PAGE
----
Oscar Pistorius Must Undergo Psychiatric Testing, Judge Rules

PHOTO: Oscar Pistorius stands in the dock in court in Pretoria, South Africa, May 14, 2014, as the judge overseeing his murder trial ordered him to undergo psychiatric tests.
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Oscar Pistorius must undergo psychiatric testing, ruled today, a decision that will delay the athlete’s murder trial for at least a month, but potentially much longer.

Judge Thokozile Masipa said the court is ill-equipped to evaluate Pistorius’ mental stability, and to understand whether it factored into the Valentine’s Day 2013 shooting of girlfriend Reeva Steenkamp. The judge, who has expressed concerns about the duration of the trial, made it clear that she had taken the 30-day observation period into account when she came to her conclusion.

"This is not about anyone's convenience, but rather about justice being served," Masipa said.

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Prosecutor Gerrie Nel pushed for the tests after a psychiatrist testifying for the defense, Dr. Merryll Vorster, told the court that Pistorius suffered from generalized anxiety disorder, a condition that would make him more willing to fight than to flee when faced with what he considered a threat.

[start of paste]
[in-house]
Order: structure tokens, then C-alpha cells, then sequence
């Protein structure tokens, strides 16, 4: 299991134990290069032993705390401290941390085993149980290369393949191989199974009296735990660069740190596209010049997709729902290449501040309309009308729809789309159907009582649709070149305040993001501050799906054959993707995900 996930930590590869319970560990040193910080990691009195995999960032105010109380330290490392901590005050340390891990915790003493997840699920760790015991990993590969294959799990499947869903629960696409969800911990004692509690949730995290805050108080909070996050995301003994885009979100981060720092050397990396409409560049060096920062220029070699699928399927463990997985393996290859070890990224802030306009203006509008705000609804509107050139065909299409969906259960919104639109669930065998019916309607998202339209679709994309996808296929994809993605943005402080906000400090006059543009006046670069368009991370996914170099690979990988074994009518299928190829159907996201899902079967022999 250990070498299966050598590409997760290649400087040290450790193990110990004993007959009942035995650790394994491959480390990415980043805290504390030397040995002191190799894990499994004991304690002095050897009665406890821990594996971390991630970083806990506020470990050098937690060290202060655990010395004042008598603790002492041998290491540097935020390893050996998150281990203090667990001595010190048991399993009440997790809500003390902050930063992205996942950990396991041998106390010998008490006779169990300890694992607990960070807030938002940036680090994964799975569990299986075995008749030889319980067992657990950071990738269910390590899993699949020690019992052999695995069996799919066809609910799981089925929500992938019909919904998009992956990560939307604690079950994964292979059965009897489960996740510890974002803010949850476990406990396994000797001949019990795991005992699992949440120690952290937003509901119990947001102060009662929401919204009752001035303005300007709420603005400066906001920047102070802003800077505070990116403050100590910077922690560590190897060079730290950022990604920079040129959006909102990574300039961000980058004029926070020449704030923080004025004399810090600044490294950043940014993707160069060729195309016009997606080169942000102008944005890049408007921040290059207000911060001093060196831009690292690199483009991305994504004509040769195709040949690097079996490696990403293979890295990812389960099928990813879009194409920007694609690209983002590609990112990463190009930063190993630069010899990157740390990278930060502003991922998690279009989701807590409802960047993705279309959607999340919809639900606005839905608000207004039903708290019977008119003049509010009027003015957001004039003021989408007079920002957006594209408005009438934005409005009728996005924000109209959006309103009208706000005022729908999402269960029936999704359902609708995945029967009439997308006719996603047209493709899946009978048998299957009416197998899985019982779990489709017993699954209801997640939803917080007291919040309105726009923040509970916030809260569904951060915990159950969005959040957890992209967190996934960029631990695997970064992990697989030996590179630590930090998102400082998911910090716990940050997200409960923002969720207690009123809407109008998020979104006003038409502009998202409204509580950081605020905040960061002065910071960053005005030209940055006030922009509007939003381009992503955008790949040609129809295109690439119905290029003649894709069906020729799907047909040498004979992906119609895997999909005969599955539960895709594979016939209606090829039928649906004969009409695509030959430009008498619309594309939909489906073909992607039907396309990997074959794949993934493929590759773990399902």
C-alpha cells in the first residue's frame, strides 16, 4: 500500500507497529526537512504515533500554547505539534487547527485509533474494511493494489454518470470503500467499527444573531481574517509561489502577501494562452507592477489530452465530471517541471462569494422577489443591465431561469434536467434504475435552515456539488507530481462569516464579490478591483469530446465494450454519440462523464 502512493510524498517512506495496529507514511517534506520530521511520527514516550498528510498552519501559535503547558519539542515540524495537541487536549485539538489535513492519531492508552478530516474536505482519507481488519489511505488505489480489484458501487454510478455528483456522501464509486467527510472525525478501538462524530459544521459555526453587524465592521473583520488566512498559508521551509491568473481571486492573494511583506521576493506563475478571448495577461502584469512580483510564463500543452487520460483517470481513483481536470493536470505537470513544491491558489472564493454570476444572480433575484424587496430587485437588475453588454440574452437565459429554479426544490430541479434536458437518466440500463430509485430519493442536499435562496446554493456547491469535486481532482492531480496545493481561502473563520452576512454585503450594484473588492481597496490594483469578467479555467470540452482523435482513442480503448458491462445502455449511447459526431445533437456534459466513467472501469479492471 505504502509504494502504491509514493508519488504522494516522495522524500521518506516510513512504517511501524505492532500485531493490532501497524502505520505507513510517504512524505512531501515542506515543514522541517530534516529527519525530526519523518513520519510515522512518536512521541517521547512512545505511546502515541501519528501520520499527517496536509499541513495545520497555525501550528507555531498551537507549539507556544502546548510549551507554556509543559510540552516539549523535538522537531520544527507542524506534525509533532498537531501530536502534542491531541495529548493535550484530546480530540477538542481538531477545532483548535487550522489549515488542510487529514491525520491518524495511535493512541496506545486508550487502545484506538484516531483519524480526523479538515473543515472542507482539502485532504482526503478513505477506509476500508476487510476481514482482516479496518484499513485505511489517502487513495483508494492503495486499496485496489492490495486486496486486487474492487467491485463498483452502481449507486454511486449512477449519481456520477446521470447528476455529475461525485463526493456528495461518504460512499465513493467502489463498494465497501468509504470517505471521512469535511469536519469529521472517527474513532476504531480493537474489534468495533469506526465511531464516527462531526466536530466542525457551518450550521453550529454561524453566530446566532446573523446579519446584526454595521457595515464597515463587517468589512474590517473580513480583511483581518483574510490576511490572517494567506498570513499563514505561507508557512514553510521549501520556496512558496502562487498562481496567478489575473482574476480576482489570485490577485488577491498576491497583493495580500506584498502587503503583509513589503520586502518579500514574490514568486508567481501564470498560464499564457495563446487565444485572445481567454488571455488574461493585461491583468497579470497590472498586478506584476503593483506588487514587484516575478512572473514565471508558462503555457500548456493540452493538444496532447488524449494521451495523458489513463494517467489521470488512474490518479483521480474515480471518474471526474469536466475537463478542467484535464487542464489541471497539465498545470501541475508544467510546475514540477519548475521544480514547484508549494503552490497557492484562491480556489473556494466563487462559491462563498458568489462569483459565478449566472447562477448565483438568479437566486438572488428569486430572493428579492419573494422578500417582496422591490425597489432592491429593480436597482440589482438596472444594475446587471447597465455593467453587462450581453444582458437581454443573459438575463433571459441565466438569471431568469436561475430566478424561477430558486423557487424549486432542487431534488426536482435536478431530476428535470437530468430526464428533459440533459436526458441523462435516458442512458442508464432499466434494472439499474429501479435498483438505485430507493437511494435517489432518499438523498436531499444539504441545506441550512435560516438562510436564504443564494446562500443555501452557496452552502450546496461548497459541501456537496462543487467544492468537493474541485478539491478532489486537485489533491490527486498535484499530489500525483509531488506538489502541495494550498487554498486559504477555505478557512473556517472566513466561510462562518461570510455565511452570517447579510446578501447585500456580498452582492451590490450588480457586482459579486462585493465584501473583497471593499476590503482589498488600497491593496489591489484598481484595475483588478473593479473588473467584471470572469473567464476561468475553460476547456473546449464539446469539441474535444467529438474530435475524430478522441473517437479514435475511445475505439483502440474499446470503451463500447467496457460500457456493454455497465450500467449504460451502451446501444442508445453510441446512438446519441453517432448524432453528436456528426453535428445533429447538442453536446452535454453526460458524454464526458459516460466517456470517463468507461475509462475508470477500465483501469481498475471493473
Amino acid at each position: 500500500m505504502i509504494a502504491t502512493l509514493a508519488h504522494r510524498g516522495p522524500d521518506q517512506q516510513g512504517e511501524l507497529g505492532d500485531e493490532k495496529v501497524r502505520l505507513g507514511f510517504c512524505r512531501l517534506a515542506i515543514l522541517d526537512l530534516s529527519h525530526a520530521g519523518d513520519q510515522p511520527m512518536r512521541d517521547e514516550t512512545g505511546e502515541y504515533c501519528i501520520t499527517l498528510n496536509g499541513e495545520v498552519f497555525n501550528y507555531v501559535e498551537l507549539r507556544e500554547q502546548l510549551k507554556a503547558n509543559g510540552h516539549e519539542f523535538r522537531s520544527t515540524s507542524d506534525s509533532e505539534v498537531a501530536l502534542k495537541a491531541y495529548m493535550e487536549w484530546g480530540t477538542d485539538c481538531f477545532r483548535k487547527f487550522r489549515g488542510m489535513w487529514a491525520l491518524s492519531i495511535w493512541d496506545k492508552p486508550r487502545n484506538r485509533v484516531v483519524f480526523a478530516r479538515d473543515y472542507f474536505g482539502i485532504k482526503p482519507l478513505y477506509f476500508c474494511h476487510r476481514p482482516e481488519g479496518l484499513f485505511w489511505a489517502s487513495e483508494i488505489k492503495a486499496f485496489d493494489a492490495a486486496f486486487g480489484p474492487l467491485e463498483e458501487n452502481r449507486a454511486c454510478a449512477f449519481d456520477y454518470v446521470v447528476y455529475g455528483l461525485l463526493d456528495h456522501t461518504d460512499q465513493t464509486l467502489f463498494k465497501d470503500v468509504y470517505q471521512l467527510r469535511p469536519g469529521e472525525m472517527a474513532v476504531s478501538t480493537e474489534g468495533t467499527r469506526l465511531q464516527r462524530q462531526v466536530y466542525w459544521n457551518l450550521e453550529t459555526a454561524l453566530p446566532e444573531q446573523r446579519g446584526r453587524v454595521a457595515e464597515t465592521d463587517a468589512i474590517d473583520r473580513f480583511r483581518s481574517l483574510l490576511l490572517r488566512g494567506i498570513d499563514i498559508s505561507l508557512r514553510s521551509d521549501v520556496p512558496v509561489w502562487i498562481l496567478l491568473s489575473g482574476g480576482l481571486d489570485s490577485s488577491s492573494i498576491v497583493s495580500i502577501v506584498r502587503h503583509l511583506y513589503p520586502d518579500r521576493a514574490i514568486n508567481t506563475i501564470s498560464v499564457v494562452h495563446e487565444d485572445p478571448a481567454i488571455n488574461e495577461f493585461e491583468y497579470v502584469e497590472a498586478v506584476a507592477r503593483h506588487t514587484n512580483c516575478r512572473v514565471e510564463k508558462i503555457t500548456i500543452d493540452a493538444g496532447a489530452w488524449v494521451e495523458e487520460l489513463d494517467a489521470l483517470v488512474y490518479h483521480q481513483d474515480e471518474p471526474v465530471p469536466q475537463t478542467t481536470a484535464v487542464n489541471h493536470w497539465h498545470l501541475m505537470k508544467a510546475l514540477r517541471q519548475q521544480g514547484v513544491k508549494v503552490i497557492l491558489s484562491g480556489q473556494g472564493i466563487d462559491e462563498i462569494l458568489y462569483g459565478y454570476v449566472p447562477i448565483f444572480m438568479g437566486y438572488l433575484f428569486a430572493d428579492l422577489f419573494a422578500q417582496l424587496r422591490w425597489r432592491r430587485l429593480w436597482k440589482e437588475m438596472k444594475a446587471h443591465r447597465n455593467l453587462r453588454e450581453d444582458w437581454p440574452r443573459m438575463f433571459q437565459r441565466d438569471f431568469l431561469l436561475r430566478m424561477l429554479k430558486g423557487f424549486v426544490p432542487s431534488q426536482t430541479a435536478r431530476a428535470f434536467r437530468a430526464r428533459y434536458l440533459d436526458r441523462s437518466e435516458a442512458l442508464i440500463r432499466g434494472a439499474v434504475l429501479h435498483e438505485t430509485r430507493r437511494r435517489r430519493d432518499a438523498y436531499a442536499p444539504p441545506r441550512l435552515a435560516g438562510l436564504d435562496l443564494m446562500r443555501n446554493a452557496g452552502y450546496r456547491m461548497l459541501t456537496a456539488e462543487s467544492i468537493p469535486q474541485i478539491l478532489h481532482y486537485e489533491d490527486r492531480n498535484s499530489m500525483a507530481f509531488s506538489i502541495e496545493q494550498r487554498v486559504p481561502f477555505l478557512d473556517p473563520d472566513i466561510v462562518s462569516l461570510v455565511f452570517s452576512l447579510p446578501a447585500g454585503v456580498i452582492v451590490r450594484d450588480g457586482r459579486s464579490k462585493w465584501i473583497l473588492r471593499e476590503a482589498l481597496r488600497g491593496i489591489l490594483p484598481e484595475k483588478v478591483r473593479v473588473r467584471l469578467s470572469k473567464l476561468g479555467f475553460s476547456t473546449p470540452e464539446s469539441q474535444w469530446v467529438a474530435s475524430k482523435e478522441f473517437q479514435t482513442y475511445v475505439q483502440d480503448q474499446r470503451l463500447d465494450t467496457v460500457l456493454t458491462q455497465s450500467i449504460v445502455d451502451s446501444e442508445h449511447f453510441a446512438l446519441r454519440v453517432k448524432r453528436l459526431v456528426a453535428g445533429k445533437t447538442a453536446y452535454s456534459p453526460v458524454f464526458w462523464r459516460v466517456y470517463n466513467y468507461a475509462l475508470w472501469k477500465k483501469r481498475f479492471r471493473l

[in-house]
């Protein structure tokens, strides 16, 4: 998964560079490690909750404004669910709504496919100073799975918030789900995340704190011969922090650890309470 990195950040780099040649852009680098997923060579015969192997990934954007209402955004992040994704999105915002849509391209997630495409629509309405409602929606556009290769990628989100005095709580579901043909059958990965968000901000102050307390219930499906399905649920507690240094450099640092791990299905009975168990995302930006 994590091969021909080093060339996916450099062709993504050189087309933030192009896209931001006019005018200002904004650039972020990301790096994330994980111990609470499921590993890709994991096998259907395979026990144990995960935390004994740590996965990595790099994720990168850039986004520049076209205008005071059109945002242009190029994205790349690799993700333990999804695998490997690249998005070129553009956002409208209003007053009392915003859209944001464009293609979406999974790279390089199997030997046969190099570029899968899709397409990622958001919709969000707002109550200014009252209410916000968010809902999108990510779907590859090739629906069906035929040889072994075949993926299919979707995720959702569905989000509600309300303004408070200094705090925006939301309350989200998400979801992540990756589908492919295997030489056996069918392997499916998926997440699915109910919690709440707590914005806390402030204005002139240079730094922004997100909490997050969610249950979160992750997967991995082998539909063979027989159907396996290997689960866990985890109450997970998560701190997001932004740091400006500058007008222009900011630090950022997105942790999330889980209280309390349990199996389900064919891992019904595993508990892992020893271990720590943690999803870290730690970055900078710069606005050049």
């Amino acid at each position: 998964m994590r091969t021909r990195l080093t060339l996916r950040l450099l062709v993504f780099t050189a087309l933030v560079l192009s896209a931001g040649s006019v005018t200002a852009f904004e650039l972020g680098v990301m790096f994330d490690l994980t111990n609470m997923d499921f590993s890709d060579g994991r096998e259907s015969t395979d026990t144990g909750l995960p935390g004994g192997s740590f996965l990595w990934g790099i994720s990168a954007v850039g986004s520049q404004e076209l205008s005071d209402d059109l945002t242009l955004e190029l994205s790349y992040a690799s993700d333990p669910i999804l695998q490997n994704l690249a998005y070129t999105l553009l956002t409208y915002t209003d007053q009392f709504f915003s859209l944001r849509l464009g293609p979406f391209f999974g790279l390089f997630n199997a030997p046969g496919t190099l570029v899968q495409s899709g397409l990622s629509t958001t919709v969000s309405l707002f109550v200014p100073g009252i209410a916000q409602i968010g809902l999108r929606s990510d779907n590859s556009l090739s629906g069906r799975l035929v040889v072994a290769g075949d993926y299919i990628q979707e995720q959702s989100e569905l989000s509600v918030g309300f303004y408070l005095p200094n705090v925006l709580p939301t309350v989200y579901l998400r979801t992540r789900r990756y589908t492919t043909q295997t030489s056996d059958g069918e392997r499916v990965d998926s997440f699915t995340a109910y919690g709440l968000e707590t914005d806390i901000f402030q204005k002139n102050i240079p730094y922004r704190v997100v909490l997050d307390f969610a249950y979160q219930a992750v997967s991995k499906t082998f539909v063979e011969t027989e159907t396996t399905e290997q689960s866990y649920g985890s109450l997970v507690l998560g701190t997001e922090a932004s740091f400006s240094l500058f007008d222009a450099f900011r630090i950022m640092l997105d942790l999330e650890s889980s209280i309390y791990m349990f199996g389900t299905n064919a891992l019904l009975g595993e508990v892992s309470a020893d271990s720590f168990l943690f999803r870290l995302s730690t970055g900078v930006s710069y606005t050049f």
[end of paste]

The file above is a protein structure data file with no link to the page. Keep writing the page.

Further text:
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As Masipa read her ruling, the paralympian stood, clenching and unclenching his jaw.

“I think it’s clear Oscar Pistorius has a psychiatric illness,” she said.

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When Vorster's psychological testimony was introduced this week, Nel sarcastically complained that Pistorius' team was changing his defense yet again.

"His initial defense was putative self-defense. Then I thought his defense was adapted to automatic firing. Now psychiatrist says he suffers from a mental disorder," Nel said on Tuesday. "We don't know which of the three versions" is Pistorius' defense, he said.

Court officials will investigate options to expedite his evaluation, as hospital backlogs could further delay the trial, which has already stretched across 31 days since it began on March 3.

Masipa said the idea was not to punish Pistorius and that the possibility of him being an out-patient should be investigated. The judge will discuss full details on the testing Tuesday when the order is officially handed down.

Before Masipa handed down her judgment, she called counsel for the state and defense to her chambers and informed them of her decision. When Pistorius’ attorney, Barry Roux, returned to court, he had a private word with his client and Pistorius could be seen heaving a huge sigh.

Pistorius, 27, is accused of premeditated murder in Steenkamp's death. The athlete, known as “Blade Runner” for his prosthetic legs, has said that he believed an intruder had entered his home. If convicted, he could face at least 25 years in prison.

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